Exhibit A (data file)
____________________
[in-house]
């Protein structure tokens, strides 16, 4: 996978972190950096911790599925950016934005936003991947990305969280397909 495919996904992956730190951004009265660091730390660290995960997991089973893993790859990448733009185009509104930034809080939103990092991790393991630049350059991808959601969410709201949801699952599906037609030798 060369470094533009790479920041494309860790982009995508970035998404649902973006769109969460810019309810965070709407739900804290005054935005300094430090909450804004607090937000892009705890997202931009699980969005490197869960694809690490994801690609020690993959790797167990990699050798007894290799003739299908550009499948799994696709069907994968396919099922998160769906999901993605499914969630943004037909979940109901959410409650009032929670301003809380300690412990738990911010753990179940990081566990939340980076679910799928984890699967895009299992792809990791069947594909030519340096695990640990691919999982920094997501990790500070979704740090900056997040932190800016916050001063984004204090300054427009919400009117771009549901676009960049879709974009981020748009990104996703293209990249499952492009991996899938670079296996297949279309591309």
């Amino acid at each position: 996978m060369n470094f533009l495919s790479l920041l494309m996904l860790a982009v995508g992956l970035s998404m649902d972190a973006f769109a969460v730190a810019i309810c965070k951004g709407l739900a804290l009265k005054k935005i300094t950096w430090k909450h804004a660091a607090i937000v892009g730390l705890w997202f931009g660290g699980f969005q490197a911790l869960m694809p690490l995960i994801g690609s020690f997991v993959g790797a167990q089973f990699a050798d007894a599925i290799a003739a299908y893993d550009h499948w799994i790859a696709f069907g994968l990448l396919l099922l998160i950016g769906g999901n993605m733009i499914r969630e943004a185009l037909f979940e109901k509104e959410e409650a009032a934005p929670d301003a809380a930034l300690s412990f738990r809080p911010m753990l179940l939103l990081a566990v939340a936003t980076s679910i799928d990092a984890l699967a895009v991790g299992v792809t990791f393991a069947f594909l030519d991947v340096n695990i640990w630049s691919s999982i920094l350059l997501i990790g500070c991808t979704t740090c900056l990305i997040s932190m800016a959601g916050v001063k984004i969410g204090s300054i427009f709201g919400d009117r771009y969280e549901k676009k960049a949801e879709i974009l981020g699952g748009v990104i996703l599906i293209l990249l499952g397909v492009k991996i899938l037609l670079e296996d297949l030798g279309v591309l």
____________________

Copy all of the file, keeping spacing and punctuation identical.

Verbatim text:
[in-house]
């Protein structure tokens, strides 16, 4: 996978972190950096911790599925950016934005936003991947990305969280397909 495919996904992956730190951004009265660091730390660290995960997991089973893993790859990448733009185009509104930034809080939103990092991790393991630049350059991808959601969410709201949801699952599906037609030798 060369470094533009790479920041494309860790982009995508970035998404649902973006769109969460810019309810965070709407739900804290005054935005300094430090909450804004607090937000892009705890997202931009699980969005490197869960694809690490994801690609020690993959790797167990990699050798007894290799003739299908550009499948799994696709069907994968396919099922998160769906999901993605499914969630943004037909979940109901959410409650009032929670301003809380300690412990738990911010753990179940990081566990939340980076679910799928984890699967895009299992792809990791069947594909030519340096695990640990691919999982920094997501990790500070979704740090900056997040932190800016916050001063984004204090300054427009919400009117771009549901676009960049879709974009981020748009990104996703293209990249499952492009991996899938670079296996297949279309591309």
């Amino acid at each position: 996978m060369n470094f533009l495919s790479l920041l494309m996904l860790a982009v995508g992956l970035s998404m649902d972190a973006f769109a969460v730190a810019i309810c965070k951004g709407l739900a804290l009265k005054k935005i300094t950096w430090k909450h804004a660091a607090i937000v892009g730390l705890w997202f931009g660290g699980f969005q490197a911790l869960m694809p690490l995960i994801g690609s020690f997991v993959g790797a167990q089973f990699a050798d007894a599925i290799a003739a299908y893993d550009h499948w799994i790859a696709f069907g994968l990448l396919l099922l998160i950016g769906g999901n993605m733009i499914r969630e943004a185009l037909f979940e109901k509104e959410e409650a009032a934005p929670d301003a809380a930034l300690s412990f738990r809080p911010m753990l179940l939103l990081a566990v939340a936003t980076s679910i799928d990092a984890l699967a895009v991790g299992v792809t990791f393991a069947f594909l030519d991947v340096n695990i640990w630049s691919s999982i920094l350059l997501i990790g500070c991808t979704t740090c900056l990305i997040s932190m800016a959601g916050v001063k984004i969410g204090s300054i427009f709201g919400d009117r771009y969280e549901k676009k960049a949801e879709i974009l981020g699952g748009v990104i996703l599906i293209l990249l499952g397909v492009k991996i899938l037609l670079e296996d297949l030798g279309v591309l």